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Woodland Bird Photography ~ by David Plummer

Woodland Bird Photography

Probably one of the most evident wildlife groups you have in your woodland are the birds, but I can guarantee that if you set out into your wood with your camera over your shoulder and hope to sneak up to small birds in your wood you will be very, very lucky to get a good, relaxed, frame-filling shot of your quarry.  The best thing to do is to start baiting the birds to concentrate them into a certain area.  This area should be carefully chosen, probably facing north and in a clearing.  This means that you make most of the light and that the background is not too close to your foreground subject so will be pleasantly blurred and not distracting to the overall image.

Once you start baiting, probably with seed and nut feeders, it is amazing to observe just how quickly birds like blue tits and great tits take advantage of the new food source and will normally be on to it within a day or so.  If the food is constantly replenished you will get a high numbers of birds taking advantage of your generosity. 

Now, a shot of birds on feeders is one thing but a shot of a small woodland bird on a natural perch is something entirely different and requires a little cunning.  Once you have some good steady bird traffic coming in, move the feeder to a suitable spot and watch their approach routes.  They will normally like to make a few approach perches instead of flying to the food source direct, so if you place a nice thin twig or a rotten, broken branch at a convenient distance from the food source with a little tweaking you should get the bird to repeatedly perch more or less in your chosen spot as if on cue.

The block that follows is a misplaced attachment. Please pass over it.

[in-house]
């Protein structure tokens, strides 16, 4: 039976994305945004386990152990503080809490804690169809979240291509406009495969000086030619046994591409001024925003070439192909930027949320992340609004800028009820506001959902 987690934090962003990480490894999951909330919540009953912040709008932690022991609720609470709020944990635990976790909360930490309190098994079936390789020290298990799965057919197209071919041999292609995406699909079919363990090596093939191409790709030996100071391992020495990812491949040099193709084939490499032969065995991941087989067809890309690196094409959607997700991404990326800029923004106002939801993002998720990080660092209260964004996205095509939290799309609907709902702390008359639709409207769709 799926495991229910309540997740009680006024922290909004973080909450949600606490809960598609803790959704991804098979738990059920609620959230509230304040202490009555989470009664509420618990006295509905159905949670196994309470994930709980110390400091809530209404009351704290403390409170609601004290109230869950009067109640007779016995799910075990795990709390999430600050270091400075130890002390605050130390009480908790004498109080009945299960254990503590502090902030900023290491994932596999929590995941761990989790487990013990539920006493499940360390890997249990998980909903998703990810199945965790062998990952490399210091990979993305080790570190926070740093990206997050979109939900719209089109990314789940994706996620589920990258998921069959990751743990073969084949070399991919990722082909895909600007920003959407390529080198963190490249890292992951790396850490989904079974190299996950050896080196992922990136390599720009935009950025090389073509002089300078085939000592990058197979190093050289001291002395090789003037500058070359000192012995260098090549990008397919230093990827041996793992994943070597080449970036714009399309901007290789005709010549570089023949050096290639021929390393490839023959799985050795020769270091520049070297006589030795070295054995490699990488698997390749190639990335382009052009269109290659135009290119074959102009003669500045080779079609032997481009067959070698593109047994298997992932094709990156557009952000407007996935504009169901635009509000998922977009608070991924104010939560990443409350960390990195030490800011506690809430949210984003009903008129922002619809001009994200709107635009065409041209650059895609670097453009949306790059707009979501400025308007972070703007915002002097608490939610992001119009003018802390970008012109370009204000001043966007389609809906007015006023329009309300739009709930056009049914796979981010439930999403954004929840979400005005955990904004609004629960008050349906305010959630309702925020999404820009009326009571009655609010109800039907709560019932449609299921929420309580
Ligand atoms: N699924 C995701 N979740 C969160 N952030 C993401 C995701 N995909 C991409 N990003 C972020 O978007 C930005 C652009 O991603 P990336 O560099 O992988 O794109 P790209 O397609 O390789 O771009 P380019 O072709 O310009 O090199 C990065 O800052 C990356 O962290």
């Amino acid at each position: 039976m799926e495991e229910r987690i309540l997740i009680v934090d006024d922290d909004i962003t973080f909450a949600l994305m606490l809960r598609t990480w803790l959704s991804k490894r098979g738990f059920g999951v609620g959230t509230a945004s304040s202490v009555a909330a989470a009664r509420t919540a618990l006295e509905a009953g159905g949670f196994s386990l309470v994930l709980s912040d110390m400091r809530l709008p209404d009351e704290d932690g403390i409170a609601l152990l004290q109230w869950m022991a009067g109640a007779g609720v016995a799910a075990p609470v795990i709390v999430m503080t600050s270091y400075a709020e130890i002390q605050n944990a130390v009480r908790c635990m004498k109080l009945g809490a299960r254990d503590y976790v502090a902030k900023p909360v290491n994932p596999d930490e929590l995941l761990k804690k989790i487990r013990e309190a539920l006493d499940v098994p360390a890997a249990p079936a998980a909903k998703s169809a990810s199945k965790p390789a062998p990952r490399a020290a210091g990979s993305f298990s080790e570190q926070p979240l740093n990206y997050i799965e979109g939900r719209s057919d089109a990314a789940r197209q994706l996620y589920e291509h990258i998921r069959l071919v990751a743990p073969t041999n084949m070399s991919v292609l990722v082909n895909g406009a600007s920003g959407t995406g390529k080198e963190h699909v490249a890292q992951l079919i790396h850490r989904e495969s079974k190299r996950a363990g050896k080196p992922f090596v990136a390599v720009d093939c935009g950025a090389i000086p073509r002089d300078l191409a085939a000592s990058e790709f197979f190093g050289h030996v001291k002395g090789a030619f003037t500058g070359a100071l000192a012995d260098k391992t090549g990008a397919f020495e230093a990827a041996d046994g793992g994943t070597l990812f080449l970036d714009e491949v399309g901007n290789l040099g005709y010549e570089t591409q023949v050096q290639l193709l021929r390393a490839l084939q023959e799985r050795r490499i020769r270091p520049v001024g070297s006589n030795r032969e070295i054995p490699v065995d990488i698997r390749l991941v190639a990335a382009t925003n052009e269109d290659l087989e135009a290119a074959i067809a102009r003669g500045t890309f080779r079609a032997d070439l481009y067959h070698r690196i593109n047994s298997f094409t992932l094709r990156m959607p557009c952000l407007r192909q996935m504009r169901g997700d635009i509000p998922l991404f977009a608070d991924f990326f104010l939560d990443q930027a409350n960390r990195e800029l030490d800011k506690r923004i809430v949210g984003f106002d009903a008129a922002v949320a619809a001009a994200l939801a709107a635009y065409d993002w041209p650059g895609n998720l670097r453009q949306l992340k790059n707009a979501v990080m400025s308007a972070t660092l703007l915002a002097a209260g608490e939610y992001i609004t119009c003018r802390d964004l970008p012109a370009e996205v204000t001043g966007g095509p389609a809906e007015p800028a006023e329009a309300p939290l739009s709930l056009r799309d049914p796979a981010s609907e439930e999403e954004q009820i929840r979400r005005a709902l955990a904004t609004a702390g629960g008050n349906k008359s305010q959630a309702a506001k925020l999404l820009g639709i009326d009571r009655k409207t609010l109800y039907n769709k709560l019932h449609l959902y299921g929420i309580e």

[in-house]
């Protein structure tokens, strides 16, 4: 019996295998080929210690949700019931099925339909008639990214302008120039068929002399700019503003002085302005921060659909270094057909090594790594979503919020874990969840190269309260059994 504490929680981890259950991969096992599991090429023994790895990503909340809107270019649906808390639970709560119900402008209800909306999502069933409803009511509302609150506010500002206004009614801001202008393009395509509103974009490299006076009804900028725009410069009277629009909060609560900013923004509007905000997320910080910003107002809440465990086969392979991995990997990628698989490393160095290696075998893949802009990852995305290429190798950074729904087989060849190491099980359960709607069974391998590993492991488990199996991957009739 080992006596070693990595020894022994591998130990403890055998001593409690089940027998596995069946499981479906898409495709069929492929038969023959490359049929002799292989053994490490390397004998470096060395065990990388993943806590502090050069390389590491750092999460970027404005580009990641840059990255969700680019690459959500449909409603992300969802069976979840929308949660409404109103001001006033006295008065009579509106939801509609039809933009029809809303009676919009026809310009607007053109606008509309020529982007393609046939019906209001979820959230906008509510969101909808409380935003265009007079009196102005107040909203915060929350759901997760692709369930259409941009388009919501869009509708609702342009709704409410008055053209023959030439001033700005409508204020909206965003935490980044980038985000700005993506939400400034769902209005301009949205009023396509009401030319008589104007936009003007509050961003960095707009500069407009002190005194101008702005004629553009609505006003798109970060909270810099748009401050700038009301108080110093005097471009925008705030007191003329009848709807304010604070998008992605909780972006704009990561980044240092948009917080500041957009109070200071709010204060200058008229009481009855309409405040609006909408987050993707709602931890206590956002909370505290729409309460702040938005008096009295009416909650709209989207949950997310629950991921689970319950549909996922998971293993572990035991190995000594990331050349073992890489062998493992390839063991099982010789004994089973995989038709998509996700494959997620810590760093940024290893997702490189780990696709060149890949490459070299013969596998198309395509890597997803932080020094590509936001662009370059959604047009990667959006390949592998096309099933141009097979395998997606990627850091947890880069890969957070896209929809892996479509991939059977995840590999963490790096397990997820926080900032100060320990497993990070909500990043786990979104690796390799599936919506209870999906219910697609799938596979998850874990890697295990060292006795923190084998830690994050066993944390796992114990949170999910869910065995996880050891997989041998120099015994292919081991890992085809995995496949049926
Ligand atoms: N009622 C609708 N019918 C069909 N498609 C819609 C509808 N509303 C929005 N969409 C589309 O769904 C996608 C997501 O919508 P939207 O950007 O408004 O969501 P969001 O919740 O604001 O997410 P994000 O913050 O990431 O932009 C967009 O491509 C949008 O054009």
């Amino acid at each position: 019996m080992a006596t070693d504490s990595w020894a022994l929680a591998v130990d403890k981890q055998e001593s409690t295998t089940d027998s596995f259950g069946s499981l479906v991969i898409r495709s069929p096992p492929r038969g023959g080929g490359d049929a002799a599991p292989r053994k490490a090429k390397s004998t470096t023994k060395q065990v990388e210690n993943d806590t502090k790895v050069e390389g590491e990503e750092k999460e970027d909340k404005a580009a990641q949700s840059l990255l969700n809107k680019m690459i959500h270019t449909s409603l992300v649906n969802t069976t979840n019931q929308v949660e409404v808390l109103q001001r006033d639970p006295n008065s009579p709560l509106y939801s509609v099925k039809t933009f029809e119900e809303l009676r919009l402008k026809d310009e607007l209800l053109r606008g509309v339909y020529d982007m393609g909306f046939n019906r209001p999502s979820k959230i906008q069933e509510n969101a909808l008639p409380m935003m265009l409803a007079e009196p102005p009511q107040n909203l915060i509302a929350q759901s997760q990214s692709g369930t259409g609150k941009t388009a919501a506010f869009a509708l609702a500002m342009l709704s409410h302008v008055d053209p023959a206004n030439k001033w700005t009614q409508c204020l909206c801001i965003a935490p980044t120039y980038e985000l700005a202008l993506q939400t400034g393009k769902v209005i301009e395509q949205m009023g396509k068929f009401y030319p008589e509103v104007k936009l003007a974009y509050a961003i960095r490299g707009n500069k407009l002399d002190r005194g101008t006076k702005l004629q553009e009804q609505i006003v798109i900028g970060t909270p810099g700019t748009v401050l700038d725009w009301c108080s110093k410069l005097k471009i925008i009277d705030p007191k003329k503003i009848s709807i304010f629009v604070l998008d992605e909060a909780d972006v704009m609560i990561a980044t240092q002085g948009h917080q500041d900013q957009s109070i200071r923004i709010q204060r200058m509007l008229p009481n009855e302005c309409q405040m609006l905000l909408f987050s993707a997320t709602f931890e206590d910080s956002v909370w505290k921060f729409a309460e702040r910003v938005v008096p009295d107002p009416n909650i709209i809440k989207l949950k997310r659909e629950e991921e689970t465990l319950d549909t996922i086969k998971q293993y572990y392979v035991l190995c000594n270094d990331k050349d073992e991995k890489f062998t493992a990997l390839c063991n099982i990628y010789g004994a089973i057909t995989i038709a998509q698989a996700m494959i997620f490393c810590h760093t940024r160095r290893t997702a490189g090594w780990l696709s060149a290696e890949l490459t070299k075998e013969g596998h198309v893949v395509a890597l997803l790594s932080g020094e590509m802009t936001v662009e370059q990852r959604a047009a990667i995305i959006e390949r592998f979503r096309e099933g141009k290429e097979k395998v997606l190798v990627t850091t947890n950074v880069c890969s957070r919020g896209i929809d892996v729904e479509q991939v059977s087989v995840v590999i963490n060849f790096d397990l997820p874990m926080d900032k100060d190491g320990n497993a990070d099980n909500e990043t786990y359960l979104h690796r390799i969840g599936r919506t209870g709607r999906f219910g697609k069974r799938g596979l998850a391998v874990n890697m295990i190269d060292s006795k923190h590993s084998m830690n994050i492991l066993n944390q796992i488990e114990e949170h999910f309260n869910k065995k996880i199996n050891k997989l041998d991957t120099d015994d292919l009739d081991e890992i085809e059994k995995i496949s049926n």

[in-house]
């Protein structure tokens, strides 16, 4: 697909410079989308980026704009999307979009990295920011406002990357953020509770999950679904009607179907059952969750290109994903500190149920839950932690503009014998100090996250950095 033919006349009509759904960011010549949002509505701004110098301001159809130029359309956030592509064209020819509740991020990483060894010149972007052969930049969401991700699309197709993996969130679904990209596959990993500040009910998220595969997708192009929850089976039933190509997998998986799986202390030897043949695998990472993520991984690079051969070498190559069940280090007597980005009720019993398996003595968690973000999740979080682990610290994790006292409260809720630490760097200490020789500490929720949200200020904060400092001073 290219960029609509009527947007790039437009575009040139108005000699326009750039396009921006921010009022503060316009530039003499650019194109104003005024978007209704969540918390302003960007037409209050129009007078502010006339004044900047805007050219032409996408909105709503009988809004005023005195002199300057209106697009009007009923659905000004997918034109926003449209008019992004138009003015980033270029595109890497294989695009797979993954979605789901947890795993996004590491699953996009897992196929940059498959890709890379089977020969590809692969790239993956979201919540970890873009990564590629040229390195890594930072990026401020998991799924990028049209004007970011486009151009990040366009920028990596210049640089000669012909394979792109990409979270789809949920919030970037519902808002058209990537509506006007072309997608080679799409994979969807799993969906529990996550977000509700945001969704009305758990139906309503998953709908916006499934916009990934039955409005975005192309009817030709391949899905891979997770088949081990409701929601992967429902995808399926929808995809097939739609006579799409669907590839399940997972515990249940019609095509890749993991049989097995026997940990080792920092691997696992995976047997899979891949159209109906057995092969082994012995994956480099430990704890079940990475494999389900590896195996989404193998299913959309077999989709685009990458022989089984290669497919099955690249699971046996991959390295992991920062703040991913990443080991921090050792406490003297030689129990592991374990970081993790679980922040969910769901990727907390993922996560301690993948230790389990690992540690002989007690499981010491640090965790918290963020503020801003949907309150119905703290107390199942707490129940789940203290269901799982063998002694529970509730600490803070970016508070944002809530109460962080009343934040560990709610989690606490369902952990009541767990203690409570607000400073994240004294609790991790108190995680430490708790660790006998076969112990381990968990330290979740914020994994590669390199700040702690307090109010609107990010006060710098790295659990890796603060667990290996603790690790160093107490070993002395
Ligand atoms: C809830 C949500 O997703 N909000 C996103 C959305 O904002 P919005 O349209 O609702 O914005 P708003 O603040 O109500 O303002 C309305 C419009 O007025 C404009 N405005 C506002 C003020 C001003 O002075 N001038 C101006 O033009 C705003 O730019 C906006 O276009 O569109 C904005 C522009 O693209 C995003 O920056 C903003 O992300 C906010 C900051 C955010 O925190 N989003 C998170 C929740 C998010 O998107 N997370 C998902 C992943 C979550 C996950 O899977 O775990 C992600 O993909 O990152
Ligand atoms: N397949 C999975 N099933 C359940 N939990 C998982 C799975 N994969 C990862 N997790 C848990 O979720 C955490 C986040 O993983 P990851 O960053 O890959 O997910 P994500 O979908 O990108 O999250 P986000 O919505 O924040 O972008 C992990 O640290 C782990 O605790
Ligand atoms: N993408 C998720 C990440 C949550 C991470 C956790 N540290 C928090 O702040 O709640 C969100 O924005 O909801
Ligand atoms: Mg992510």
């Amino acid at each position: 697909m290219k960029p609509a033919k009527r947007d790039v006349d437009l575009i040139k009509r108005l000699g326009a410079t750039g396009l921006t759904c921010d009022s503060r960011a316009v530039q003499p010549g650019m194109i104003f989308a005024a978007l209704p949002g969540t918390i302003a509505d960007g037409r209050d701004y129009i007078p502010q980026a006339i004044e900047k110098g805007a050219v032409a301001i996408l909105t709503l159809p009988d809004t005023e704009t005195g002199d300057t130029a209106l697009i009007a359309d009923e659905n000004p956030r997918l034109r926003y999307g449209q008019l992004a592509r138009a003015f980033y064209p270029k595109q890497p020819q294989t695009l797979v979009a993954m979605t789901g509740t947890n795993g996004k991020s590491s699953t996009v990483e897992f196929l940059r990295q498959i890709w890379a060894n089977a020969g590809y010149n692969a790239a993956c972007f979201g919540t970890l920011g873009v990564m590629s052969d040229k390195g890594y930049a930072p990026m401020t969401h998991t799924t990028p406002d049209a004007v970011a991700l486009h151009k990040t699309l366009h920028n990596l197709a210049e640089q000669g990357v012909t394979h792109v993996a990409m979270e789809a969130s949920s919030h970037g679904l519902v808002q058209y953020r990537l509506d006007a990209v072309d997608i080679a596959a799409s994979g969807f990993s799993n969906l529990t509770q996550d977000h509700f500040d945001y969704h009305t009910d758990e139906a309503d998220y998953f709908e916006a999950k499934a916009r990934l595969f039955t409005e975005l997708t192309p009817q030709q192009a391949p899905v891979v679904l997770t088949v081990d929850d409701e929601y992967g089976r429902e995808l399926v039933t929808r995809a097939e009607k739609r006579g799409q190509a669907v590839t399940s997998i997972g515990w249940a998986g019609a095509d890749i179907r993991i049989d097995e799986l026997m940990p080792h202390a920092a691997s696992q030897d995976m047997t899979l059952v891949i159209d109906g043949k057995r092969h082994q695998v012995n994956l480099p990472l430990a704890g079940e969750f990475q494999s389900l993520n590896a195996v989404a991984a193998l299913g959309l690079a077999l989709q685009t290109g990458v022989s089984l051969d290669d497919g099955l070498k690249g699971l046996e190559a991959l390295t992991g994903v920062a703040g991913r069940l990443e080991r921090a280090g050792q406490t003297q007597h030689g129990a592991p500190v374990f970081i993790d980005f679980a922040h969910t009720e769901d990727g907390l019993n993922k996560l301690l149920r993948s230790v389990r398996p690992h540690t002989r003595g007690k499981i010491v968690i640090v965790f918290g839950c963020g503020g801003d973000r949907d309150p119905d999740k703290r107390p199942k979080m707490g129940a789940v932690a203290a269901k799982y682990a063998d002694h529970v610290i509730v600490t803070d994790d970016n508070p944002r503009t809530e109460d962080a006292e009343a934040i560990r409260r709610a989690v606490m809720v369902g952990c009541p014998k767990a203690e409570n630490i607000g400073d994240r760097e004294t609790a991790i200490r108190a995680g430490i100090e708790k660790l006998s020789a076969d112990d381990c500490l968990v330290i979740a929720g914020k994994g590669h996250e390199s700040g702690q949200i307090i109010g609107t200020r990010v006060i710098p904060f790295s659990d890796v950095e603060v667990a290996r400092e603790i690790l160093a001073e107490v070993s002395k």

OK, so now you’ve manipulated the bird’s behaviour you now have to get into what is known as the fear-circle.  To do this you need to set up a hide.  In essence, a hide can be made out of any material and if you have your own woodland you should not be short of materials.  A simple piece of camouflage netting can suffice for many birds or you may have to use something more concealing for shyer subjects.  The hide itself means that you can just set up the camera, preferably on a tripod, pre-focused on your chosen spot and you just need to wait for the bird to appear, minimally adjust your focus and composition and shoot.  At a regularly baited area, I can lure birds onto pre-arranged perches within a couple of minutes.  This technique is known as bait-and-perch and I teach this in great detail on my Woodland Birds photographic courses at Scrag Copse in Sussex.  Although, I don’t like to use the word ‘guarantee’ with wildlife photography the chances of photographers getting full-frame natural shots of great spotted woodpeckers as well as many other species are very, very high on these courses and the image of the blue tit was taken by a student on one of these days.  For more details of these and other courses please visit www.davidplummerimages.co.uk and go to the ‘courses’ pages.  Good luck!
blue tit

Posted in: Woodland Activities ~ On: 28 March, 2008

3 comments so far

Las Vegas Photographer
12 January, 2010

very nice photo here, I will add you to my RSS and look forward to more of your blogpost..

7 July, 2009

I find it really hard to do this – thanks for the tips!

Tracy Pepler
11 April, 2008

Thanks for this great advice David – and for the other camera advice you gave us. We are looking forward to coming on one of your courses soon!

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